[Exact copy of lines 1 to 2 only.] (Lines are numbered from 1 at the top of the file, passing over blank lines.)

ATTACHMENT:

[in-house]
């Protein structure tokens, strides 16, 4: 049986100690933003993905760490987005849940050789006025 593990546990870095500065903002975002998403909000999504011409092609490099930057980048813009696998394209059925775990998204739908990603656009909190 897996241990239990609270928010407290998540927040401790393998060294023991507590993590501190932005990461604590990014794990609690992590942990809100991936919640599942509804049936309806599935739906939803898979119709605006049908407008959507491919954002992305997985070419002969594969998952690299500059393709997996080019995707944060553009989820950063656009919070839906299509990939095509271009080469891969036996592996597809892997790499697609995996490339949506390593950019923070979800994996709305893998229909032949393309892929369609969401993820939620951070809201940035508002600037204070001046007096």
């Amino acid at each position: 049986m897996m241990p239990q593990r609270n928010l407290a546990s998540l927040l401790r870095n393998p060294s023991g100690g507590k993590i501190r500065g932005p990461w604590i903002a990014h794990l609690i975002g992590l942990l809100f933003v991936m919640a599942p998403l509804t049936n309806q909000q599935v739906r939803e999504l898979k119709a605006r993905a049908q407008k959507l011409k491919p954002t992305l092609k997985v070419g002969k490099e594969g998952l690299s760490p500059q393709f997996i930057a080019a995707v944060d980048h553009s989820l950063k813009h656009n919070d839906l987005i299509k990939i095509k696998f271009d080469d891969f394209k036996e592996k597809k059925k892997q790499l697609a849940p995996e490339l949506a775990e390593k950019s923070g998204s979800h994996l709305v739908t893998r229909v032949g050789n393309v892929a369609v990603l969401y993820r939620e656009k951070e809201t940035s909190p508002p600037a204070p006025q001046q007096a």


[in-house]
């Protein structure tokens, strides 16, 4: 049986100690933003993905760490987005849940050789006025 593990546990870095500065903002975002998403909000999504011409092609490099930057980048813009696998394209059925775990998204739908990603656009909190 897996241990239990609270928010407290998540927040401790393998060294023991507590993590501190932005990461604590990014794990609690992590942990809100991936919640599942509804049936309806599935739906939803898979119709605006049908407008959507491919954002992305997985070419002969594969998952690299500059393709997996080019995707944060553009989820950063656009919070839906299509990939095509271009080469891969036996592996597809892997790499697609995996490339949506390593950019923070979800994996709305893998229909032949393309892929369609969401993820939620951070809201940035508002600037204070001046007096």